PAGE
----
“Fear is nothing more than a state of mind.” “There is no illusion greater than fear.” “The fears we don’t face become our limits.” “Fear is a liar.”
But, is it really???
After my divorce in 2011, they—along with a few insightful books and my supportive Ken—helped me climb out of a dark and scary hole.
Once my conscious self was back in control, I was able to see the bigger picture and I knew what I needed to do.
I’ve been on a clear path ever since until BAM…the entire world shuts down.
What the hell??? I was doing SO well slaying my fears and a pandemic? Sigh.
In this past several weeks, Covid-19 has shown me that the line between real and unconscious fear can be fuzzy—and that fear is a liar most of the time, but sometimes it’s actually a flashlight.
The challenge is to find the sweet spot on that line.
When I realized that fear is a liar most of the time…
One of the things my ex-husband and I wholeheartedly agreed on throughout most of our 20 year marriage was that handing our hard-earned money over to a stranger to gamble in the financial markets felt wrong.
Both of us had bachelor degrees in real estate and were real estate appraiser by trade, so it seemed a whole lot safer to stick with what we knew and feel a little more in charge of our financial destiny.
Since I was overwhelmed with raising the kids and keeping our household afloat, my husband and his friend/business partner/co-investor took the lead on our real estate investments.
Things went really well. And, then my hubby went solo and things took a downturn (in his defense, a global recession was partly responsible). The two investments that I took the lead on (one during the same recession) saved us from financial disaster.
The point is that, by the time I divorced, I had a reasonable level of competence in real estate.
Unfortunately, my subconscious conveniently and completely forgot about this.
All it could remember were childhood memories of my mom telling (and re-telling) my little girl self that she had gone from upper middle class to poverty in a single divorce.
Like my mom, I had chosen motherhood over a career—and walked away from a financially successful husband into the Wild Wild Working World with a very flimsy resume.
Unlike my mom, I, at least, had a college degree and some technical skills.
Once again, my subconscious began messing with my reality.
Fantasies of never finding decent employment and depleting (or losing) my nest egg paralyzed me. I did the 2012 version of stuffing my money in my mattress. With few exceptions, deprivation became my way and hoarding became my game.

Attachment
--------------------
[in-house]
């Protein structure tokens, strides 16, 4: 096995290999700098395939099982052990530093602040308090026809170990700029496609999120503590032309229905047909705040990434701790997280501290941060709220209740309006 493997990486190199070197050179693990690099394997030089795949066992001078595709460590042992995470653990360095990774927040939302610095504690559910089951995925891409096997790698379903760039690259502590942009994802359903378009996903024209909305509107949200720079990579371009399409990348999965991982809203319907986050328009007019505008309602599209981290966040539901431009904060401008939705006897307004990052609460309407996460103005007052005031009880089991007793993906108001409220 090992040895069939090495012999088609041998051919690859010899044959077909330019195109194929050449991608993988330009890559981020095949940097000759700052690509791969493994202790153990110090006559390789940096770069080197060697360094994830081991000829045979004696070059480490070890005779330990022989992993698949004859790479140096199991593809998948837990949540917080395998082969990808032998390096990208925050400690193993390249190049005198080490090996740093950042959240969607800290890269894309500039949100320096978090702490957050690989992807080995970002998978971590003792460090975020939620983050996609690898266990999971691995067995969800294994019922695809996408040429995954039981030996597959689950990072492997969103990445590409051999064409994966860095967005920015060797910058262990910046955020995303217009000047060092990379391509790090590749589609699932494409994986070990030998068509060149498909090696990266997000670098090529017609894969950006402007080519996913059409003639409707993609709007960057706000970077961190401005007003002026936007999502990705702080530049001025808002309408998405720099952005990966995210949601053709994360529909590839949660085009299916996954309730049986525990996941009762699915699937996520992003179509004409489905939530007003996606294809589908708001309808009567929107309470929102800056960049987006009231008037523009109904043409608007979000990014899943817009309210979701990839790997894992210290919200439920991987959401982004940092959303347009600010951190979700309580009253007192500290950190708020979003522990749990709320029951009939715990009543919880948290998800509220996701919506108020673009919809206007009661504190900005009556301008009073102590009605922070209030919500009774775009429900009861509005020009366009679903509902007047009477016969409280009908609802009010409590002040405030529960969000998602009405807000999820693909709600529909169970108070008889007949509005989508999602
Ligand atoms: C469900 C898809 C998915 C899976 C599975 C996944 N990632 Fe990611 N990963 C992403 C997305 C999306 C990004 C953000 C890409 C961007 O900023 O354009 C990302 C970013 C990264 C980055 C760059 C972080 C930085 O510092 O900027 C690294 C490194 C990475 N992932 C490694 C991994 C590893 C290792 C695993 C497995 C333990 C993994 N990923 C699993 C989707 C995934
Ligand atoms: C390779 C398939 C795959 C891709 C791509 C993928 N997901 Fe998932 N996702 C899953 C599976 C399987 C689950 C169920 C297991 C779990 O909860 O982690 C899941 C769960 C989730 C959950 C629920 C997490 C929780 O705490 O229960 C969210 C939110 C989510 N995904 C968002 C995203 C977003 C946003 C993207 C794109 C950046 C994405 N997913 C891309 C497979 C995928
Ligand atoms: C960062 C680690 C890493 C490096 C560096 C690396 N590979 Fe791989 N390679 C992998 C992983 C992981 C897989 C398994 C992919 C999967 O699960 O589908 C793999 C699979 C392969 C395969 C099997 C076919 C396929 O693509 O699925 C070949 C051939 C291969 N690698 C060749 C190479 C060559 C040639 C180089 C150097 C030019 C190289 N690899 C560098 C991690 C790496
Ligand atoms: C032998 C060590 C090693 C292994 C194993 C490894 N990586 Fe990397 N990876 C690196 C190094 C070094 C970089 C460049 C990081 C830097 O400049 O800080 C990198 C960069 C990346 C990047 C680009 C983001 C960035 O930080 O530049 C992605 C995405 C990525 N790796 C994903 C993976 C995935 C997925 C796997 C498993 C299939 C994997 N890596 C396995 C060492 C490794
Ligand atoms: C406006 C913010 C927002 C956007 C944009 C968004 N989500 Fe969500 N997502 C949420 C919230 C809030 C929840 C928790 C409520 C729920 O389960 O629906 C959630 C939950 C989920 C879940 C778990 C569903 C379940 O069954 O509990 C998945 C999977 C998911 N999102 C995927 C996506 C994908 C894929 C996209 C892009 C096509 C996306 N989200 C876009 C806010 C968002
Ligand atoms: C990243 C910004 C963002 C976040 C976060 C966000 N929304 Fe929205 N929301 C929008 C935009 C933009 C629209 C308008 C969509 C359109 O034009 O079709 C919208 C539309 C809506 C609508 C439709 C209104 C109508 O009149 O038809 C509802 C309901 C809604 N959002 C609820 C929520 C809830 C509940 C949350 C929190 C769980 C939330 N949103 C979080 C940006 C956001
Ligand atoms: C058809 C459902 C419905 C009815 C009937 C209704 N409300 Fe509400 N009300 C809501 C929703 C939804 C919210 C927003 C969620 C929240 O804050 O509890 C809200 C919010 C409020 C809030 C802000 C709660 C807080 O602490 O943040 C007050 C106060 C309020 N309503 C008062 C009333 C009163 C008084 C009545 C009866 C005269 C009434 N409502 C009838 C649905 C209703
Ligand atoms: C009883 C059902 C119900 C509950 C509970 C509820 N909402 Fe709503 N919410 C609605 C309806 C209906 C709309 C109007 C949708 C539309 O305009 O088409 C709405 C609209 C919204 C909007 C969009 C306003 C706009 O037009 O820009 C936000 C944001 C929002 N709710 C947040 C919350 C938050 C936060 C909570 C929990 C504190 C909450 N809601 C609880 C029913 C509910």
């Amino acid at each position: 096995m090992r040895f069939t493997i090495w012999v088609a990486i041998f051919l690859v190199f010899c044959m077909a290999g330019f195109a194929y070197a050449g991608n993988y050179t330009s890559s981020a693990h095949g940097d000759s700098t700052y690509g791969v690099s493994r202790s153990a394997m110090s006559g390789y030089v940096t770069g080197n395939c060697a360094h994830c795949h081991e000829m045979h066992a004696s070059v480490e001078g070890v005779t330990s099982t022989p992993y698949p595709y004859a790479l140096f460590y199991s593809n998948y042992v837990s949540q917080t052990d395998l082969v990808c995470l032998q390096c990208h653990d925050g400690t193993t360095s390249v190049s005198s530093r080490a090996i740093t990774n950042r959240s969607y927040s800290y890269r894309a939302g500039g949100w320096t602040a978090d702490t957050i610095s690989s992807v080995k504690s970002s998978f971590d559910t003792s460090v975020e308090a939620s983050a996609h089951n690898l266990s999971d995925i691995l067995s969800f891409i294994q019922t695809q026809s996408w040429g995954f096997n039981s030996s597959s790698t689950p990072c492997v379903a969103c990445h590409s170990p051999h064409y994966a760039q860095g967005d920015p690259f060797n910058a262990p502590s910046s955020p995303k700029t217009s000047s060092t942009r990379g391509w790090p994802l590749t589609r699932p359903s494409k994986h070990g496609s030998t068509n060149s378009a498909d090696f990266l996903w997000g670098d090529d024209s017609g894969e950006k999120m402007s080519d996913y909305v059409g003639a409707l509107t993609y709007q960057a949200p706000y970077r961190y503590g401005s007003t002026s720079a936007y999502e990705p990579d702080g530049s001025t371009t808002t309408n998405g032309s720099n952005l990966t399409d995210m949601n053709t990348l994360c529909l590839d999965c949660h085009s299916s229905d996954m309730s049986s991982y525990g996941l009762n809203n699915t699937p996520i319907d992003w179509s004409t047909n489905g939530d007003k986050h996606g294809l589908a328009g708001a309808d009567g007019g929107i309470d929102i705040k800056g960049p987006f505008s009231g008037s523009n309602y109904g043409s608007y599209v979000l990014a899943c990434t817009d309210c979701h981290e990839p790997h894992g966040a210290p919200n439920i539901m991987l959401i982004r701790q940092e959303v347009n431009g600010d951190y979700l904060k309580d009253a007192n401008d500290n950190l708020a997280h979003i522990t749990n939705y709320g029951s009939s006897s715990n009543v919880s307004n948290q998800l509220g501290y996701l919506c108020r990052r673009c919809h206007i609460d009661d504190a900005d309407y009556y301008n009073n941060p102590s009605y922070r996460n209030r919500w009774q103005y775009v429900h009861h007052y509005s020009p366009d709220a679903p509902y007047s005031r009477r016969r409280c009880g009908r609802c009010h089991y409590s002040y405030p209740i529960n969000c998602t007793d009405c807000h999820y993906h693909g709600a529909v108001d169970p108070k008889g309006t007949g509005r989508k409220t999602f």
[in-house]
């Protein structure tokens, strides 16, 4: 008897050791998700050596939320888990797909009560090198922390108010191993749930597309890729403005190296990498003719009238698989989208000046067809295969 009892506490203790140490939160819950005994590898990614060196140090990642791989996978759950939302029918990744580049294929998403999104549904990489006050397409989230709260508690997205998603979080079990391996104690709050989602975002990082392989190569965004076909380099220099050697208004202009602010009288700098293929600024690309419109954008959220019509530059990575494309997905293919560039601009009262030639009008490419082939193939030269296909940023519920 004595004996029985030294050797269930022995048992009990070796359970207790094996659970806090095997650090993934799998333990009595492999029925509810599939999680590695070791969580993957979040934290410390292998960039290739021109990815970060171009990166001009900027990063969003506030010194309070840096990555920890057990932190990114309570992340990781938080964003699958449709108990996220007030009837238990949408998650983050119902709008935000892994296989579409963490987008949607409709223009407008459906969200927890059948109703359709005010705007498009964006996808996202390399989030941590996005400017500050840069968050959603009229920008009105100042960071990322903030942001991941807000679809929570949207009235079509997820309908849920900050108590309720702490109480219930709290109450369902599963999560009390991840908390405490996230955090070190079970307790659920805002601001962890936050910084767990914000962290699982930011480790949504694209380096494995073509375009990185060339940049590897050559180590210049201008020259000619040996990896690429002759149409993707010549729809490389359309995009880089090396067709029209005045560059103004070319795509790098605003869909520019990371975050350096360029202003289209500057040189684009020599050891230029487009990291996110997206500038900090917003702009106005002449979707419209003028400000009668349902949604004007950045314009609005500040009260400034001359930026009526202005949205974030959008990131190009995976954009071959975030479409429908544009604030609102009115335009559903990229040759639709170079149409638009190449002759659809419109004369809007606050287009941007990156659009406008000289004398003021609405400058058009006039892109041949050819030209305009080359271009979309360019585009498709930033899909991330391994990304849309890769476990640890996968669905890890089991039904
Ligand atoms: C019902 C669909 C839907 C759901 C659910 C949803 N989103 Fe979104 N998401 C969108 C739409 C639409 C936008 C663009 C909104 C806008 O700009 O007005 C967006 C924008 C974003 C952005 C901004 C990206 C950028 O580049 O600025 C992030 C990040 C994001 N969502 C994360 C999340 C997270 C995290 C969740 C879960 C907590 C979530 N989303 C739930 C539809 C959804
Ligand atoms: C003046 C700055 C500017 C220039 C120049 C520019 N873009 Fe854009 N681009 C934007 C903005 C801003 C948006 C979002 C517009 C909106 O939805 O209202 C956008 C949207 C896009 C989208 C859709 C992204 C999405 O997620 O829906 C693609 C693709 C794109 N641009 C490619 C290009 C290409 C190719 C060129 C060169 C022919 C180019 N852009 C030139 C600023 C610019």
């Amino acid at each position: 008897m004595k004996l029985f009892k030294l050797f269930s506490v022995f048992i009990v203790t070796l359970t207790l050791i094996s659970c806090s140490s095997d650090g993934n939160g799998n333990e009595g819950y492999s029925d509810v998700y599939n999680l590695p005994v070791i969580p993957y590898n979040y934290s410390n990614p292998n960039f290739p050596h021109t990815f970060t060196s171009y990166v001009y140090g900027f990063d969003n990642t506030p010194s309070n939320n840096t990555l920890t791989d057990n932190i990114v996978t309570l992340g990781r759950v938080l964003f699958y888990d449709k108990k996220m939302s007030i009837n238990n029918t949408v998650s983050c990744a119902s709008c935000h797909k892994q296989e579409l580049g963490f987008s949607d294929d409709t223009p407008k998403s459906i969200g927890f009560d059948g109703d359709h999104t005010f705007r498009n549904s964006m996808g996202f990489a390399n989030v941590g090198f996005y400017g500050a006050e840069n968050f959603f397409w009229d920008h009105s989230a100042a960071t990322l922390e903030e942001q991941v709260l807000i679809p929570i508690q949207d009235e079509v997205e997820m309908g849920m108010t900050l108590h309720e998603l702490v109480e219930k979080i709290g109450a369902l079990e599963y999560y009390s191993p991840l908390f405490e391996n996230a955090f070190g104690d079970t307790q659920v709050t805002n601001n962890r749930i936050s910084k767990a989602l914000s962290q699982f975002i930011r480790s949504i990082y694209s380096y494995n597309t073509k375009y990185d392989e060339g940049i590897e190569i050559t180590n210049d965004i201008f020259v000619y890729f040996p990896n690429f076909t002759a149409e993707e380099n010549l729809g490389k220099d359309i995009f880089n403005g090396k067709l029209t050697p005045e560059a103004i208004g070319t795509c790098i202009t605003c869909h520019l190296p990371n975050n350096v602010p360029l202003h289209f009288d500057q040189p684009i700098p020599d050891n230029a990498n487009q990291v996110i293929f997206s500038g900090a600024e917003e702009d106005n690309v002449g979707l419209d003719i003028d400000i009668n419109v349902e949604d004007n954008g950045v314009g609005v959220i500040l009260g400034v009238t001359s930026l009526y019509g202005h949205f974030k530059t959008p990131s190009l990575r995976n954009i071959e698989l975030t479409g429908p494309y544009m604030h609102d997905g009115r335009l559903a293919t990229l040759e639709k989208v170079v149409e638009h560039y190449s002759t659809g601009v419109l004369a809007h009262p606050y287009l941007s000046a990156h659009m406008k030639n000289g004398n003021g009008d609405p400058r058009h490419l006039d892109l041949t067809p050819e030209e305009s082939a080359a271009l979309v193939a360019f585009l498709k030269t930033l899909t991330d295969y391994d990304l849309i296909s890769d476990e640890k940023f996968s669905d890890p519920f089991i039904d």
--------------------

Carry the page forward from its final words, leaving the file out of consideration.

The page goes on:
I won’t bore you with the entire story of my ascent out of the hole. Suffice it to say that it was the result of a lot of self-reflection, but mostly self-pushing, as the result of rational thoughts planted by Ken.
Two things became visible in the light—the fear of poverty I felt as a child had temporarily overtaken my grownup brain and most of the time fear is a liar.
Over the next several years, I pushed myself into making two real estate investments—one turned out stellar, the other was good.
I also gave myself permission to live an unconventional and fulfilling life and convert my dream into a goal.
Work has never been so much fun…
Ken and I made a list, checked it way more than twice, and decided that Panamá would be our new country.
I set the date for my final move for mid-January 2021, and am in the process of getting construction bids from local builders.
The progress I’ve made in the past four years is mind boggling and exciting!
Then, the world shut down…
Just a couple of months ago, very few of us had ever heard the words “Coronavirus” or “Covid-19.” Today, they are behind the shutdown of our lives and the entire planet.
There’s nothing like a pandemic to bring people to their knees in fear. While we are socially distancing, quarantining and wearing masks to help flatten the curve, lots of humans are seriously losing it.
Yes, some fear is appropriate. A reasonable amount is an effective motivator for us to get educated and take the necessary precautions to protect ourselves and others.
But, most people go way beyond reasonable.
Overnight, toilet paper hoarding, fear and shame mongering, and spreading doom, gloom and false news have become socially revered behaviors.
Fear has been spreading way faster than the virus—and, many (including me) consider it way more harmful to humanity in the long run.
Here’s the (simplified) science behind fear…
In a heightened state of worry, anxiety and fear, a body produces cortisol, a steroid whose purpose is to save us by turning on the “fight or flight” mode.